FUZHOU, Nov. 6 (Xinhua) -- Scientists should intensify international collaboration to fight invasive species that are causing 1.4 trillion U.S. dollars of losses a year globally, said experts and officials who concluded an international congress on biological invasions here Friday.
The first-ever International Congress on Biological Invasions, held in Fuzhou, east China's Fujian Province, from Nov. 2 to 6, called on policymakers worldwide to pay closer attention to the threat.
A declaration adopted Friday also said they should be more aware of the links between biological invasions, biodiversity loss and the degradation of ecosystem services.
The Fuzhou Declaration on Biological Invasions also urged policymakers and scientists to focus on the interactions between climate change and biological invasions, and the threats of invasive species to biodiversity, food security, trade, human health and economic development.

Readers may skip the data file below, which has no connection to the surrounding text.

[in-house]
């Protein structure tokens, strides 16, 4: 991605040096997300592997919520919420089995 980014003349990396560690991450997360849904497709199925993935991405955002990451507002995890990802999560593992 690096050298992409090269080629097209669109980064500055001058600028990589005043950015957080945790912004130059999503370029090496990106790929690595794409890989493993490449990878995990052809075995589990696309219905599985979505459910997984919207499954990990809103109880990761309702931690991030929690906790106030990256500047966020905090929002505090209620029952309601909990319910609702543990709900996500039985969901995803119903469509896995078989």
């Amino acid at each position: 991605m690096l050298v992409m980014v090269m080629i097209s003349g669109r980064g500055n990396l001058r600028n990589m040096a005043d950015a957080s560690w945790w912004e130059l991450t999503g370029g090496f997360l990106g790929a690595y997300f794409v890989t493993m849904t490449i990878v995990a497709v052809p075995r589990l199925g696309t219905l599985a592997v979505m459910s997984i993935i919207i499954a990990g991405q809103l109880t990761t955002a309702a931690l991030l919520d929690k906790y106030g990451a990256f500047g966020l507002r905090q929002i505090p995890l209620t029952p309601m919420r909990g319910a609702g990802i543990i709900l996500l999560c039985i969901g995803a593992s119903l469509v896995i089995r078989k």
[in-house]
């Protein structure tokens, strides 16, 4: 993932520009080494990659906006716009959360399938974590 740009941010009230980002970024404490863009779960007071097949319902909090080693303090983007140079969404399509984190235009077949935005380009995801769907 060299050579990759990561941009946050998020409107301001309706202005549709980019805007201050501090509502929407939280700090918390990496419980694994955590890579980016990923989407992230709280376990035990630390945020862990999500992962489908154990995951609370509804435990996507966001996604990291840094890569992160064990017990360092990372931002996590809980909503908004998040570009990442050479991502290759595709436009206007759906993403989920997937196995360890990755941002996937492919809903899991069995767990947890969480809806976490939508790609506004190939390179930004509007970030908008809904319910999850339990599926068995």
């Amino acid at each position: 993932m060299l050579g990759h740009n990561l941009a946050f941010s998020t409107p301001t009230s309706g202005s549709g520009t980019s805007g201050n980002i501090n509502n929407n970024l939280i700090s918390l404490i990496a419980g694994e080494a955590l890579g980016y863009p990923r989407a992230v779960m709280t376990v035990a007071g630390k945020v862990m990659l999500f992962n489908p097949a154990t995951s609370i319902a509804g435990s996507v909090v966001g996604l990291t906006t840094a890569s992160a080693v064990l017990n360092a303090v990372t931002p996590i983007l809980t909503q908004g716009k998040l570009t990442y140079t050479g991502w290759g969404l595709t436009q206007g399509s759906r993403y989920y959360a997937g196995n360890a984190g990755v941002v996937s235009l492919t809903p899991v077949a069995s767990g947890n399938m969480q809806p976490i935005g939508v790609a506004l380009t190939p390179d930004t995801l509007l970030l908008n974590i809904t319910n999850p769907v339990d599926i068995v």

At the congress, more than 500 experts from 44 countries heard the latest figures from China, which suggested more than 500 species were recognized as being invasive.
"About 300 of them have proven harmful," said Wan Fanghao, vice director with the Research Center for Invasive Alien Species Prevention and Control of China's Ministry of Agriculture
More than half of the 100 dangerous alien species listed by the World Conservation Union (IUCN) had been found in China, he said.
An alien species, when invading a new environment without being monitored, is apt to proliferate and form a "mono-dominant" community, competing for living spaces previously occupied by local species.
"They are ruining bio-diversity, threatening the ecological system and driving local species to extinction," said Wan.
Participants to the congress agreed an international expert committee would be established to provide scientific, technical and policy guidance to the International Congress of Biological Invasions (ICBI).
The congress will meet once every four years.